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Shakespeare Festival’s ‘Hamlet’ a fast-moving, intense tragedy
Oct 03, 2012 | 1905 views | 0 0 comments | 16 16 recommendations | email to a friend | print
Danforth Comins as Hamlet in the Utah Shakespeare Festival’s 2012 production of “Hamlet.” | Photo by Karl Hugh. Copyright Utah Shakespeare Festival 2012
Danforth Comins as Hamlet in the Utah Shakespeare Festival’s 2012 production of “Hamlet.” | Photo by Karl Hugh. Copyright Utah Shakespeare Festival 2012
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CEDAR CITY – William Shakespeare’s “Hamlet” is probably the most famous and well-known play ever written, and the Utah Shakespeare Festival’s production of the work this season provides audiences with an intense, energetic title character that draws one into the fast-moving show.

Directed by Marco Barricelli, the show offers Danforth Comins as a wide-eyed Hamlet, disturbed by the death of his father, the quick remarriage of his mother to his uncle, a visit from his father’s ghost, and the charge of revenge laid upon him.

Comins is very physical in the role, continually moving, climbing the set, and using dramatic body language that make his character’s wonderful and well-known lines come to life and have new meaning.

His eyes are captivating, especially during his monologues, when one can’t help but be drawn into his distraught, churning mind. Audiences are pulled into his personal hell as he attempts confirm the story of treachery his father’s ghost has told him and tries to decide how to kill Claudius, his uncle, who has assumed the role of king.

“Hamlet” is a dark tale of murder, incest, revenge, and insanity. As in any good production of the play, the audience remains unsure whether the prince has gone entirely mad or whether he is tormented but sane.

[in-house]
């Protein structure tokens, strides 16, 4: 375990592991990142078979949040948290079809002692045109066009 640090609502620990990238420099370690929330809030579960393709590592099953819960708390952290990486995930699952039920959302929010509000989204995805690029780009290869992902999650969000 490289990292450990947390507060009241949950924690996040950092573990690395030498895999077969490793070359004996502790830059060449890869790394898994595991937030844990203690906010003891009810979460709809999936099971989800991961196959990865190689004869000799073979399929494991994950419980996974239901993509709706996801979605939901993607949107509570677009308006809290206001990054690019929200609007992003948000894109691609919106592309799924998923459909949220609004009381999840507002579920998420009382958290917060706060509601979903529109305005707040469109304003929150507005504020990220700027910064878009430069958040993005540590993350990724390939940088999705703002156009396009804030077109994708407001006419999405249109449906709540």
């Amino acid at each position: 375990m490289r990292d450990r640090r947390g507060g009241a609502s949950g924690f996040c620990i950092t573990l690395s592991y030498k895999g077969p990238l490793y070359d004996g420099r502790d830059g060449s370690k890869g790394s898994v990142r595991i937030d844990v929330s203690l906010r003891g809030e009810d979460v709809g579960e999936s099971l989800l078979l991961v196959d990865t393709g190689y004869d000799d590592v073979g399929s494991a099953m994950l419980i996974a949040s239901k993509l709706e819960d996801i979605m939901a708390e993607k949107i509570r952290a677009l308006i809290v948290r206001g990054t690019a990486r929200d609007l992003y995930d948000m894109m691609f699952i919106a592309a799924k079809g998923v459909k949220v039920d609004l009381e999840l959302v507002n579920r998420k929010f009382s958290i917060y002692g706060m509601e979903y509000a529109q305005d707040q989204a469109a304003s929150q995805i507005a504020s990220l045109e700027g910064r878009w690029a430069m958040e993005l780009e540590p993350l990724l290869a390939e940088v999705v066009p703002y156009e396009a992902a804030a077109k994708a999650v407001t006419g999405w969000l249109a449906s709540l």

Michael Bahr, Utah Shakespeare Festival education director, said in an audio orientation on the Utah Shakespeare Festival website that “Hamlet” is probably the greatest play of all time and other plays are measured against it because it is so deep and has so many layers that no matter how long and how deeply someone studies it, something new will resonate with them each time they see it.

The play poses a lot of questions about life, and is riddled with lines that have been quoted so many times they begin to lose their meaning, he said. However, in the USF’s production this fall season, the lines come across powerfully, as Comins and the other actors bring their characters and their emotions to life.

“Through this articulate soul, we are able to question our own existence,” Bahr said in the orientation.

“I know that you will enjoy, be touched by and come away thinking a lot about yourself when you see our production of Hamlet,” he added.

Other well-played roles include the treacherous Claudius (Phil Hubbard), the long-winded and fatherly councilor to the king Polonius (Max Robinson), Polonius’ son Laertes (Ben Jacoby), Hamlet’s boyhood “friends” Rosencrantz (George Walker) and Guildenstern (Chris Klopatek), Hamlet’s best friend Horatio (Andy Nagraj), and several others. William Sly gives us the voice of King Hamlet, whose ghost is heard but never seen.

Aside from the women in the ensemble, the only two female characters are Gertrude (festival favorite Kymberly Mellen) and Ophelia (Sara J. Griffin). The two women are outstanding.

We watch Mellen portray a queen who, when Hamlet confronts her in her chambers, shows authentic concern for her child and horror at his apparent madness and the accusations he makes. After the confrontation, we watch her fall apart as the play spirals to its tragic and inevitable conclusion.

Ophelia, Polonius’ daughter and Hamlet’s girlfriend, is broken after Hamlet’s rejection and her father’s death, and her eerie sing-song lines perfectly match her strange actions before her madness leads to her drowning in a brook.

The production is a more modern version of the play, and while Shakespeare’s words are used, overall, there are some changes here and there noticeable to those familiar with the script. The changes and the costuming add to the energy and complement Comins’ Hamlet.

One audience member remarked after the play Sept. 22 that the skirts where too short on Ophelia and Gertrude, and that Ophelia’s attire made her seem too young and childlike for comfort. Perhaps that is intentional, as it combines with other aspects of the play to impart a general feeling of unease appropriate to the subject matter.

Barricelli and the entire cast certainly earned the standing ovation they received at the end of the opening night performance Sept. 22 and most audience members seemed to walk away with nothing but praise.

“Hamlet” plays at the Utah Shakespeare Festival until Oct. 27. Also running this fall are “Les Miserables” and “Stones in His Pockets.” More information is available at www.bard.org.

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